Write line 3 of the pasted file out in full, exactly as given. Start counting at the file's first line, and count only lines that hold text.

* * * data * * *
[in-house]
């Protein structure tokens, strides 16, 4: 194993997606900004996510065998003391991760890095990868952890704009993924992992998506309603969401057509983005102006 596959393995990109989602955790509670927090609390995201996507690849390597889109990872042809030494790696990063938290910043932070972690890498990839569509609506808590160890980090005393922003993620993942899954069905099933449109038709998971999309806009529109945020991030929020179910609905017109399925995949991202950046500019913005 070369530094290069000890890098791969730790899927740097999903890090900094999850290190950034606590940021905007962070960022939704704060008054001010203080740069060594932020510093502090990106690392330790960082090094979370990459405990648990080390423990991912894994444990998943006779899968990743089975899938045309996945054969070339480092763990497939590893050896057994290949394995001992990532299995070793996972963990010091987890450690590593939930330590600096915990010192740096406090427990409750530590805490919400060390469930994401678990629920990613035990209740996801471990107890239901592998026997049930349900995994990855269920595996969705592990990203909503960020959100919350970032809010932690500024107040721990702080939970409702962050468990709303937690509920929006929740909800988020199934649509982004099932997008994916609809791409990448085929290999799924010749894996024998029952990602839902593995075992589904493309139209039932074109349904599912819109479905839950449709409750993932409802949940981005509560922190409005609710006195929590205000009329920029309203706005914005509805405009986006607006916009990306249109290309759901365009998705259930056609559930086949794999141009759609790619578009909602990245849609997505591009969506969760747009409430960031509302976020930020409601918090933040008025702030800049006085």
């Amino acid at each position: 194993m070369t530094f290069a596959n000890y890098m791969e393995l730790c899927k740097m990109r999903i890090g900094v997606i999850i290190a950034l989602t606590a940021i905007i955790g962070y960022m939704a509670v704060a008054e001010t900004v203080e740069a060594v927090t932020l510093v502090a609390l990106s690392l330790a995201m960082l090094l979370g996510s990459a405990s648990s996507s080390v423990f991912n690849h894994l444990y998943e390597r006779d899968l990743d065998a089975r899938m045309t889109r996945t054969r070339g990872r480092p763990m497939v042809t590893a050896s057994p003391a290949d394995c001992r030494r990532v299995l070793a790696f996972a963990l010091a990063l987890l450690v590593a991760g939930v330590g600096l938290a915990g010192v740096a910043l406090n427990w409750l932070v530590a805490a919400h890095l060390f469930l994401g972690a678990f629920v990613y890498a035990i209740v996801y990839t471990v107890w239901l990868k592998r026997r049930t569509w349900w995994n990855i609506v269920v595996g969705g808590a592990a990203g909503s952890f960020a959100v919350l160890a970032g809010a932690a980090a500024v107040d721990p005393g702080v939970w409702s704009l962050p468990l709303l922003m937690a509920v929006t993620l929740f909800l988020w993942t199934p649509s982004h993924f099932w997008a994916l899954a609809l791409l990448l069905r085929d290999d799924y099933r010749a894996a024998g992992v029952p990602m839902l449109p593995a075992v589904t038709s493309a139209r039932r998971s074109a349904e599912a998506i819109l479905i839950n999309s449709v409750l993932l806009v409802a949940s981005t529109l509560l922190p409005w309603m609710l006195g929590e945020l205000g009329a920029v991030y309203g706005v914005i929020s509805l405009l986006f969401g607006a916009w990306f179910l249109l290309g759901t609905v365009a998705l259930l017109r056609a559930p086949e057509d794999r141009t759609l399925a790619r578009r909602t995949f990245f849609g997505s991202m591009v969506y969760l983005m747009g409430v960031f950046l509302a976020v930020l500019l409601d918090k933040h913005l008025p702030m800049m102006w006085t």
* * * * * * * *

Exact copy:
């Amino acid at each position: 194993m070369t530094f290069a596959n000890y890098m791969e393995l730790c899927k740097m990109r999903i890090g900094v997606i999850i290190a950034l989602t606590a940021i905007i955790g962070y960022m939704a509670v704060a008054e001010t900004v203080e740069a060594v927090t932020l510093v502090a609390l990106s690392l330790a995201m960082l090094l979370g996510s990459a405990s648990s996507s080390v423990f991912n690849h894994l444990y998943e390597r006779d899968l990743d065998a089975r899938m045309t889109r996945t054969r070339g990872r480092p763990m497939v042809t590893a050896s057994p003391a290949d394995c001992r030494r990532v299995l070793a790696f996972a963990l010091a990063l987890l450690v590593a991760g939930v330590g600096l938290a915990g010192v740096a910043l406090n427990w409750l932070v530590a805490a919400h890095l060390f469930l994401g972690a678990f629920v990613y890498a035990i209740v996801y990839t471990v107890w239901l990868k592998r026997r049930t569509w349900w995994n990855i609506v269920v595996g969705g808590a592990a990203g909503s952890f960020a959100v919350l160890a970032g809010a932690a980090a500024v107040d721990p005393g702080v939970w409702s704009l962050p468990l709303l922003m937690a509920v929006t993620l929740f909800l988020w993942t199934p649509s982004h993924f099932w997008a994916l899954a609809l791409l990448l069905r085929d290999d799924y099933r010749a894996a024998g992992v029952p990602m839902l449109p593995a075992v589904t038709s493309a139209r039932r998971s074109a349904e599912a998506i819109l479905i839950n999309s449709v409750l993932l806009v409802a949940s981005t529109l509560l922190p409005w309603m609710l006195g929590e945020l205000g009329a920029v991030y309203g706005v914005i929020s509805l405009l986006f969401g607006a916009w990306f179910l249109l290309g759901t609905v365009a998705l259930l017109r056609a559930p086949e057509d794999r141009t759609l399925a790619r578009r909602t995949f990245f849609g997505s991202m591009v969506y969760l983005m747009g409430v960031f950046l509302a976020v930020l500019l409601d918090k933040h913005l008025p702030m800049m102006w006085t």